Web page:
Some beds only heat to one temperature: they're on when plugged in and off when unplugged. However, a large number of heated pet beds allow you to select a temperature within a set range. The majority of power controls are simple and intuitive, usually with one button to raise the temperature, one button to lower the temperature, and an on/off button.
Concerned about leaving your heated pet bed on all night? You may want to choose a model with automatic shut-off. This type of bed automatically switches itself off after a set amount of time, which can range from one to eight hours.
An important concern with electric pet beds is that your pet could chew through the wire and get an electric shock. In the most severe cases, this could result in electrocution. Luckily, the vast majority of heated pet beds have no-chew wires. These are generally enclosed in a steel casing or similar, so it's virtually impossible for your pet to chomp through them. That said, if your pet has a track record of chewing wires — or destructive chewing in general — an electric heated pet bed might not be the best option.
You'll find heated pet beds in a range of colors and patterns, from plain black or beige to hot pink leopard print. Generally, each model is available in several color options, so once you've picked a heated pet bed, you can choose your favorite color option. We wouldn't recommend choosing a heated pet bed based on color or pattern alone, however.
Even the cleanest of pets have their own special odor, so beds and bedding need to be cleaned regularly to keep your house smelling fresh. The best electric heated pet beds allow you to remove the heating element from inside, so you can wash the main body of the bed either in the machine or by hand. At the very least, a heated pet bed should have removable washable covers.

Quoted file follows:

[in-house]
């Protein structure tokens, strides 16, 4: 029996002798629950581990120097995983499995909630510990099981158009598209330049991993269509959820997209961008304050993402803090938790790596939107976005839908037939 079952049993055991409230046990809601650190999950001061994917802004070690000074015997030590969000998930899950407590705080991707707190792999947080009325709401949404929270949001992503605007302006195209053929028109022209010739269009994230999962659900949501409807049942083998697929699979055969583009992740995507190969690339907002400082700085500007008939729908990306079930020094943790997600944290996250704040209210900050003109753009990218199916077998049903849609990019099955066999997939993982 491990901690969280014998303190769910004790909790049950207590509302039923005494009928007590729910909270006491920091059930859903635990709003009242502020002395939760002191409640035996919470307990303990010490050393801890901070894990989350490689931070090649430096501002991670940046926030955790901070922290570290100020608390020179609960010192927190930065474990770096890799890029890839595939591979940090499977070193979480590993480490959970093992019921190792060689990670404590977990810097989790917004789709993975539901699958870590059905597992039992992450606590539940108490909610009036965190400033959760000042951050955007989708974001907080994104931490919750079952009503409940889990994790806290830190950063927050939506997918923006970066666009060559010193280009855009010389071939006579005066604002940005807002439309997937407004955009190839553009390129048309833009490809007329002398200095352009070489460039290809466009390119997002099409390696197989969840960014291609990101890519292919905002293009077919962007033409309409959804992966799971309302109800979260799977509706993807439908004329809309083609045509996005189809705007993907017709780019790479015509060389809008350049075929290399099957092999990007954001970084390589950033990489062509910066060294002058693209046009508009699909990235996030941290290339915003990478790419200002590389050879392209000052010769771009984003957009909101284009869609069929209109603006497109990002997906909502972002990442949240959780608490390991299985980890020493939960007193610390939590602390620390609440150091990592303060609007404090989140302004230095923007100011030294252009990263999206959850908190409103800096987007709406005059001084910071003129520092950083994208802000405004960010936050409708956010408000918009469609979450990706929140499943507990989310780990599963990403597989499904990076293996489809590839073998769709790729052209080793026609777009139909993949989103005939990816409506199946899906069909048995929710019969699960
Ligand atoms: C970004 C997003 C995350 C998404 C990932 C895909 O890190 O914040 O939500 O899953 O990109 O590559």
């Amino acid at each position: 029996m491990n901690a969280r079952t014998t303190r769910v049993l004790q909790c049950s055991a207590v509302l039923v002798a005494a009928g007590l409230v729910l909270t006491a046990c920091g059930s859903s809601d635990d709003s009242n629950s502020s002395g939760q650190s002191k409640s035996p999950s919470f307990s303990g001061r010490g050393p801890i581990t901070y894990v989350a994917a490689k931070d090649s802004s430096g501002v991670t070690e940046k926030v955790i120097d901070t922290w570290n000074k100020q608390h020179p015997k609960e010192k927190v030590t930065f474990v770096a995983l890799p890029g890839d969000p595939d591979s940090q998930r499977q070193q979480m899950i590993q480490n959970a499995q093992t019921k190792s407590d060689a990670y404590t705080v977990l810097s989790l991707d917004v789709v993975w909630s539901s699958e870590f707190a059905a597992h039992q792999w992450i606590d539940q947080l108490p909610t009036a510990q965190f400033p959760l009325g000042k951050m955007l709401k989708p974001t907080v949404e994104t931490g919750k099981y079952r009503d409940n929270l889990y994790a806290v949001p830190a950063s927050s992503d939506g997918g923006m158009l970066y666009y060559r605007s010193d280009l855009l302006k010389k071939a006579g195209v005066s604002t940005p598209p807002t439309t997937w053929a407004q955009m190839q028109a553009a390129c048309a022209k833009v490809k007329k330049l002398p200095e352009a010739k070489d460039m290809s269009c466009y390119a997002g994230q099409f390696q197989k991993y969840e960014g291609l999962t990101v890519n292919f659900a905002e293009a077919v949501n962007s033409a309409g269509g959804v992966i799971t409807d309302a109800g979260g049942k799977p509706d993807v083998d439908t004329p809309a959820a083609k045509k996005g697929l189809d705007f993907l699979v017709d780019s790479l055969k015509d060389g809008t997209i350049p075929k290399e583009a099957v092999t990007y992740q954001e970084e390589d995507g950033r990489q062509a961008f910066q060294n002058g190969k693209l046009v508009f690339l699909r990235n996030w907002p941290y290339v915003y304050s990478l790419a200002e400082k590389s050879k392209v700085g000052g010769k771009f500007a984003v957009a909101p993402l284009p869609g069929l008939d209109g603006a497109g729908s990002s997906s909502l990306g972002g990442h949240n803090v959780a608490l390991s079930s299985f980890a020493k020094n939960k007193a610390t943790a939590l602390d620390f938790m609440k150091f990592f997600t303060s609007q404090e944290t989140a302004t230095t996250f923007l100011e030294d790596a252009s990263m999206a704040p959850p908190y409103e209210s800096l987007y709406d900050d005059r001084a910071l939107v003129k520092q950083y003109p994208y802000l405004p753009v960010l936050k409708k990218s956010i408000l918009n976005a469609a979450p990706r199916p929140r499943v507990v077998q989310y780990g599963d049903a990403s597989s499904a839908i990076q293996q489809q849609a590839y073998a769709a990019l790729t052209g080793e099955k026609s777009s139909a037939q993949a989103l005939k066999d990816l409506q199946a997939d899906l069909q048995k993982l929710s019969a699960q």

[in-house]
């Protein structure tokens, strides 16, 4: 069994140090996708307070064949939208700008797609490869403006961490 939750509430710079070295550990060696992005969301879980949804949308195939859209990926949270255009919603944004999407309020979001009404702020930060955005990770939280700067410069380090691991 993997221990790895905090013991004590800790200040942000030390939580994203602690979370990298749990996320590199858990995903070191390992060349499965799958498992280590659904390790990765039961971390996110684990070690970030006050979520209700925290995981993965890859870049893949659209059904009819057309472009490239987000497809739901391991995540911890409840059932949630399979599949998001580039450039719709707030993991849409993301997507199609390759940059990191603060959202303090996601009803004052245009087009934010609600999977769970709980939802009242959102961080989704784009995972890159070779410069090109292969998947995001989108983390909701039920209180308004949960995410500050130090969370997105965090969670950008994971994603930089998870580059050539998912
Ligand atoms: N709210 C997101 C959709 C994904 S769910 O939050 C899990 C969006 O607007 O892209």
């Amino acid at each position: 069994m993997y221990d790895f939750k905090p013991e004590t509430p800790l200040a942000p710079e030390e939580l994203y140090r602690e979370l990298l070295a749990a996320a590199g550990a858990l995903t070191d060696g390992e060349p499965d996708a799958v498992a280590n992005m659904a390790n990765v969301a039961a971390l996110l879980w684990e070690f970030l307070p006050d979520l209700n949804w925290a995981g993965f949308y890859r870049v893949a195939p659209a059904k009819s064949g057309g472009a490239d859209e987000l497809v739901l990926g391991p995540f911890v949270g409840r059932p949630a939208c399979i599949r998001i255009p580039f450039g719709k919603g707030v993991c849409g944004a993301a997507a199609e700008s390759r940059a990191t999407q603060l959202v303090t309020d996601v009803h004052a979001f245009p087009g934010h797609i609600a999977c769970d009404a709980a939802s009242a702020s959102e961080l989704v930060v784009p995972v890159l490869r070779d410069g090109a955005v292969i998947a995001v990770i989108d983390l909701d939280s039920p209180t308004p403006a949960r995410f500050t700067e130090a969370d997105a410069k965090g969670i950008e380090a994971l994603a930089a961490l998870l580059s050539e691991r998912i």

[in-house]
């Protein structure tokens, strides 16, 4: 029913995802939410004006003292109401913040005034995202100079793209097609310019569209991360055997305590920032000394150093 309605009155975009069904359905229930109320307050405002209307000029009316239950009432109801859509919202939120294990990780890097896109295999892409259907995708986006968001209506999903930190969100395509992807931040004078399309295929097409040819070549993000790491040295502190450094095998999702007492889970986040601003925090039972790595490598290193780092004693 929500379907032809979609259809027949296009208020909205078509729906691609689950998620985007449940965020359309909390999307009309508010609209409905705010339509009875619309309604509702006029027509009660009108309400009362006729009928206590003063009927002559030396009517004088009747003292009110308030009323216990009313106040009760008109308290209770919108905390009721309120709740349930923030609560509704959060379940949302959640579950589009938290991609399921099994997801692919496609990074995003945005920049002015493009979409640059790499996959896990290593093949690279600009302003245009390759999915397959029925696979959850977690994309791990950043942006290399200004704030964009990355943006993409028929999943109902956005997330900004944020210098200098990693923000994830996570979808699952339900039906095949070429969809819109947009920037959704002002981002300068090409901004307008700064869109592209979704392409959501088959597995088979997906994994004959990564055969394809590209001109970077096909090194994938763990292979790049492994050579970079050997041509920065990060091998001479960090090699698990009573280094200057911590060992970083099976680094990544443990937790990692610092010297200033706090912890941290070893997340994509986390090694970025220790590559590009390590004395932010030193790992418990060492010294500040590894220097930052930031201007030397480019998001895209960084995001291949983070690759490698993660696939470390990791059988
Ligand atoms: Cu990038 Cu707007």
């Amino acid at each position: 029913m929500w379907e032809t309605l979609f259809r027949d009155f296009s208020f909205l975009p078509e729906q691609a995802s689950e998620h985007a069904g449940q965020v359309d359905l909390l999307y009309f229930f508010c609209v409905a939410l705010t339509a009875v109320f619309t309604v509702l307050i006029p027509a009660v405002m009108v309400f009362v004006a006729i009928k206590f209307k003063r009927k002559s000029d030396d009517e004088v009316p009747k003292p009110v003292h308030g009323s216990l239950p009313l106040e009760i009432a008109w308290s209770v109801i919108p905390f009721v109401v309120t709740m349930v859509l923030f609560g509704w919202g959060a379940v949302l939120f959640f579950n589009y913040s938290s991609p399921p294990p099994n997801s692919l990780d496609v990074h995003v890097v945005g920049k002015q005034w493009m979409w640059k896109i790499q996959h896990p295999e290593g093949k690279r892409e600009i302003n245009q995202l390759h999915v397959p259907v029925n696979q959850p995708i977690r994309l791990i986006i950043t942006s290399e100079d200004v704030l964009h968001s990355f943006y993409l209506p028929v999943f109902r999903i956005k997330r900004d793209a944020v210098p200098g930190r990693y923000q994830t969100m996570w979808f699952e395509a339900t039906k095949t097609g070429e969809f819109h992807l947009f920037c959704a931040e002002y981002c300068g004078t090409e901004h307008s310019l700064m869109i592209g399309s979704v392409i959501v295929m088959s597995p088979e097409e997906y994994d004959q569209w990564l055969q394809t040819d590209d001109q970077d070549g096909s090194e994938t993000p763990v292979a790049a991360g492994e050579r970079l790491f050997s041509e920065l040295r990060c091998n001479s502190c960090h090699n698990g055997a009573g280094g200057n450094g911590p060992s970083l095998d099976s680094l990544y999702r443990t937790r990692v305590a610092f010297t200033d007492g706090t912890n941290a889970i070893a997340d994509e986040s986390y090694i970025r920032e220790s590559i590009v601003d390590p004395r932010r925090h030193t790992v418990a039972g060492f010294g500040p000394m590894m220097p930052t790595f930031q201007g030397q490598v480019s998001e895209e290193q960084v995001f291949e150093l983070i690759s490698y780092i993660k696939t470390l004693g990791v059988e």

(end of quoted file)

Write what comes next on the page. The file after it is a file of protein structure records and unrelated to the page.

Inexpensive: Basic heated pet beds cost somewhere in the region of $15 to $25. This includes small electric models and some self-warming options.
Mid-range: These heated pet beds are priced between $30 and $60. You can find some excellent options in this price range, but you might not find models suitable for extra-large dogs.
High-end: In this range, heated pet beds cost between $60 and $100. This includes the largest electric models, plus some high-quality smaller options.
Q. Could I get a heated pet bed suitable for outdoor use?
A. Yes, you can find heated pet beds that are suitable for outdoor use in a sheltered area or inside an outbuilding or garage. An outdoor heated pet bed is great for dogs or cats who enjoy spending time in the yard even in cold weather, or for feral or semi-feral cats you look after. However, you should not place a heated pet bed outdoors in the elements unless the manufacturer states that it is safe to do so.
Q. Are heated pet beds safe?
A. Some people are reluctant to choose an electric heated pet bed, as they're concerned about a fire risk. You should know, however, that the technology used in these pet beds has come a long way since your grandma's fire-hazard of an electric blanket. While there's a minute fire risk with any electrical appliance, a heated pet bed is about as safe as a kettle or a toaster. That said, we recommend opting for a model that has undergone relevant safety testing.
Q. Will using a heated pet bed increase my power bill?
A. Heated pet beds use a tiny amount of power, usually around four to eight watts, so a heated pet bed is unlikely to add more than a couple of dollars to your energy bill, even if used daily.